Monday, August 23, 2010

The one-pound, six-ounce wonder turns fourteen!

Fourteen years ago today, Chris came hurtling into the world unexpected and very, very sick and tiny. Back then, I chafed when anyone--medical or otherwise--referred to him as sick. Now I can look back on that and recognize that as denial, pure and simple. The poor kid was in a neonatal intensive care unit (NICU) on a high-frequency ventilator for approximately 6 weeks, with his own private, highly qualified and trained nurses around the clock. He almost died countless times. He experienced all sorts of highly experimental treatments and medications, in addition to four surgeries before he was 5 pounds. The doctors and nurses chased his blood pressure, oxygen saturations, respiratory status, and other medical conditions up and down to try to get them stabilized. Now I know that he was very, very sick indeed. At the time, I had to cling to my hope (and denial) just to get through each day and survive all 117 days he was in the hospital.

We finally got to hold him after 6 weeks. I will always remember that day as one of the happiest days of my life.

In addition to the first time we held him, during those first few days, weeks, and months in the NICU, we celebrated every single little milestone and did not take any of them for granted, such as:
  • When he reached 1,000 grams (he started out at 610 grams)
  • First time he opened his eyes (at about a week old)
  • First time we saw his face (at a ventilator tube change)
  • First time we changed his diaper
  • First time he wore clothes
  • Second bath (one of his nurses gave him his first bath, a transgression I will never forget!)
  • First time he took breast milk by feeding tube
  • First kangaroo care
  • First nursing
  • First time his grandparents--or aunt--held him
Milestones got us through those long weeks--and the much more difficult and painful experiences (such as the life-threatening infections, everyday NICU setbacks [having to go back on the ventilator after coming off it], scary surgeries, excruciating eye exams, and those horrific days when it looked that he would die for sure). Each week he reached, we would buy a mylar balloon in the gift store and hang it on his isolette, so that he had 17 when we finally went home. (They no longer allow mylar balloons in the NICU.) I also made him a sign that we hung at his bedside. This was the first one I made:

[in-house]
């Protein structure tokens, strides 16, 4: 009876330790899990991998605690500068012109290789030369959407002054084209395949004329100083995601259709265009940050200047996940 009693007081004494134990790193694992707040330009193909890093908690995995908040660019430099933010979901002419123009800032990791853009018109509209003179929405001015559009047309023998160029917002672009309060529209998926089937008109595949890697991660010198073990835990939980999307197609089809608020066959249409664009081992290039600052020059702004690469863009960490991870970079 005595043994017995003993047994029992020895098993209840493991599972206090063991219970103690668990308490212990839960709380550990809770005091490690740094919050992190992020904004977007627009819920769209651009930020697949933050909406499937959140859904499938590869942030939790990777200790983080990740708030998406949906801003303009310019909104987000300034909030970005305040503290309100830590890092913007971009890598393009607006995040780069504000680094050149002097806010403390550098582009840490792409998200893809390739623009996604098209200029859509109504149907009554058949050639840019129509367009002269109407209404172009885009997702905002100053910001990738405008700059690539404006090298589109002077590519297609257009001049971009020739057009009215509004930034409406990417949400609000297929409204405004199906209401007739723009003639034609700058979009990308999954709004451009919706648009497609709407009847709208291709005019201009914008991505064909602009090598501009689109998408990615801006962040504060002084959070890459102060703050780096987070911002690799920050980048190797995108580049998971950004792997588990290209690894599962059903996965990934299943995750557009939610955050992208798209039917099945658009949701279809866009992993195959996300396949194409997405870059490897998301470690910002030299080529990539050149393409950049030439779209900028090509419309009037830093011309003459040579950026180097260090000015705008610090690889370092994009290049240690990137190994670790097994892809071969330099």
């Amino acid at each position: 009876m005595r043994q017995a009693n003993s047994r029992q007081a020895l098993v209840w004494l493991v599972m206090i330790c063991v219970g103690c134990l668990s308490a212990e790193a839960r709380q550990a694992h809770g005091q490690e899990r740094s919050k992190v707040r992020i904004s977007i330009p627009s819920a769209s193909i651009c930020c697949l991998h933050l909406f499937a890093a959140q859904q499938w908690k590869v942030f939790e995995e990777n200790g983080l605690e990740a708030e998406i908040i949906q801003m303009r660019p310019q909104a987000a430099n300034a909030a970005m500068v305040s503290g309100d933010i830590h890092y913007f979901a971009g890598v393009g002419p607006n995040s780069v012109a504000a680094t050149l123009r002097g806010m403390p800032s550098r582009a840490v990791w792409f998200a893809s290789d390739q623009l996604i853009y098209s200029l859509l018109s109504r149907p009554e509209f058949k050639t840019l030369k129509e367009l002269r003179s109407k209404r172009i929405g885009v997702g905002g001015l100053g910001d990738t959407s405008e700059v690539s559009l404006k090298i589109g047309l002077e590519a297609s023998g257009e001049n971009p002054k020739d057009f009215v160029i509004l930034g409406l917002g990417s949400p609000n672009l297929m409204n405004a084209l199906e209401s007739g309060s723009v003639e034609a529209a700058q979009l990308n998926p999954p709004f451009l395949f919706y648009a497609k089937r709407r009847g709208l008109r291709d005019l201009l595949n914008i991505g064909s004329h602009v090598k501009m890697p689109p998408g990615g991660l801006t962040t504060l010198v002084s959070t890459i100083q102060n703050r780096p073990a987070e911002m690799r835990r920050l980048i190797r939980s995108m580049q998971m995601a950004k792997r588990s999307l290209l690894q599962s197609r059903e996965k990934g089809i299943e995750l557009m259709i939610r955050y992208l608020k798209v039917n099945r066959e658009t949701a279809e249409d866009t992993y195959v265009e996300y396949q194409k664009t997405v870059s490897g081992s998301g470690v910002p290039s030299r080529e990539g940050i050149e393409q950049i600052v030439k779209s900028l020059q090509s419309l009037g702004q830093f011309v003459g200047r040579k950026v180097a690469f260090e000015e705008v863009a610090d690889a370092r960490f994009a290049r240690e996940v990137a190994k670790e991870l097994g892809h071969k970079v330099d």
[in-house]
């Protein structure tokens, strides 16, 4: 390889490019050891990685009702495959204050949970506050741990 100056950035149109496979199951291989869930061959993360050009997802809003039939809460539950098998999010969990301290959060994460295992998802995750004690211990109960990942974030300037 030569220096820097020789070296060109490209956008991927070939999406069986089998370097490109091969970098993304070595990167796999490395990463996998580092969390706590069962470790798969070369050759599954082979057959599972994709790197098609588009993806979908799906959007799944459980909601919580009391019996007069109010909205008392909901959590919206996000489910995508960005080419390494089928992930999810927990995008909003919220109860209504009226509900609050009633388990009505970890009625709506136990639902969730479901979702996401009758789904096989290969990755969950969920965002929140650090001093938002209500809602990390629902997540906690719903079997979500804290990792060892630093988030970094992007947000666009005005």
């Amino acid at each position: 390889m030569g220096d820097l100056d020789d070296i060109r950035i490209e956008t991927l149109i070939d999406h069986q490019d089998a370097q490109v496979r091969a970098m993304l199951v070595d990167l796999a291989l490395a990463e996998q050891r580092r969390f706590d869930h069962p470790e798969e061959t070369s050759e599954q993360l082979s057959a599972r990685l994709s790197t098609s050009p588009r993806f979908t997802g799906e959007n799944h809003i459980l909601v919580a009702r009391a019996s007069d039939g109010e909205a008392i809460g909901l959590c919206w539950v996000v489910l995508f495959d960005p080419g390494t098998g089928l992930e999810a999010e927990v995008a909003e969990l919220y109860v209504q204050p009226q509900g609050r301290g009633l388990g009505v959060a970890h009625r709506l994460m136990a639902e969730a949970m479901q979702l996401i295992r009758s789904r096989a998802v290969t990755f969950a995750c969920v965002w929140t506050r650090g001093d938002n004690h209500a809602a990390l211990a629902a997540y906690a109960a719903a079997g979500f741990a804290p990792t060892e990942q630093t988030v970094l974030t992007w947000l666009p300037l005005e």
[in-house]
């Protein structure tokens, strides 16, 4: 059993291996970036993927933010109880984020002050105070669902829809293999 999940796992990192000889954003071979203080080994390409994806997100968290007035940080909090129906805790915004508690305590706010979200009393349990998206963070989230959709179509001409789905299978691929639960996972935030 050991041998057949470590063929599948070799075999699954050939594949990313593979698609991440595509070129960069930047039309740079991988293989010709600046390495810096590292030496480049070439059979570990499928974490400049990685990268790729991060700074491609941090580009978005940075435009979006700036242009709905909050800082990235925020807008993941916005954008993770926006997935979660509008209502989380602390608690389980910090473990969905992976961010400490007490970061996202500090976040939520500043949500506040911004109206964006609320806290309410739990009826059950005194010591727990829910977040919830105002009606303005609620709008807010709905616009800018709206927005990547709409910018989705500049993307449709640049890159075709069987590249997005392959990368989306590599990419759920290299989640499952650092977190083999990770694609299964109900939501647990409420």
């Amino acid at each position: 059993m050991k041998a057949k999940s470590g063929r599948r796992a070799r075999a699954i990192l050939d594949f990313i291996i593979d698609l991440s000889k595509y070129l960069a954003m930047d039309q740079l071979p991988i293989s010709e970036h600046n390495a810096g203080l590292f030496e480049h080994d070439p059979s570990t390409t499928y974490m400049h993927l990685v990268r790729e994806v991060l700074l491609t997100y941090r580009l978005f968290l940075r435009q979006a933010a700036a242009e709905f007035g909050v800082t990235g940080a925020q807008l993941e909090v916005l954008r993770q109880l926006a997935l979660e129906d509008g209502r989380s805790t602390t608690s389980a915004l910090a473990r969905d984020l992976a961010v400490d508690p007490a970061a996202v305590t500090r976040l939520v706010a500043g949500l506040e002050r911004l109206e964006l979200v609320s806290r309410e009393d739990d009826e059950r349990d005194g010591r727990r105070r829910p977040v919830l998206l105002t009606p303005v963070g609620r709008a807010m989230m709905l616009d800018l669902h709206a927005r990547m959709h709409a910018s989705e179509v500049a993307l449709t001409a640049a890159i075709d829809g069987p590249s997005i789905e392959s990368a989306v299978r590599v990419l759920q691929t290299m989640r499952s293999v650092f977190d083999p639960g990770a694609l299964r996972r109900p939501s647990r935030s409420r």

Another thing that got us through those difficult times was the fantastic outpouring of support we received from most of the people we knew. Chris was born on the birthday of my boss at the time (also named Mike), and he completely supported me through my crisis by allowing me to take as much time off as I needed to and providing me the flexibility and backup I needed. Friends and family from church, work, and elsewhere brought food, food, and more food, to the point that we didn't have to cook much for most of the time we were in the NICU. We received so many flowers that we could have opened a florist shop.

And it was the cards, letters, baby gifts, and special touches that gave us the most hope. Like my cousin Tim declaring that Chris would be just fine, because he had the ornery family gene. Or the journal given to us by a woman at our church who had also had a preemie. Or this beautiful drawing from my cousin Elena, who was 9 or 10 at the time. It received pride of place at Christopher's bedside--you can spy the hospital tape on the top:

And now look at this wonderful teenage boy--I truly cannot believe that this is the same person as the one-pound, six-ounce, 11-inch long baby we worried over for so many days, nights, weeks, and months. I believe that preemies (or any child who has endured a life-threatening illness) have a keen, innate appreciation for life. Chris is easy-going, enthusiastic, forgiving, and kindhearted. He has been richly blessed with life and a beautiful heart--and he will always be my hero. Happy birthday, sweetheart!

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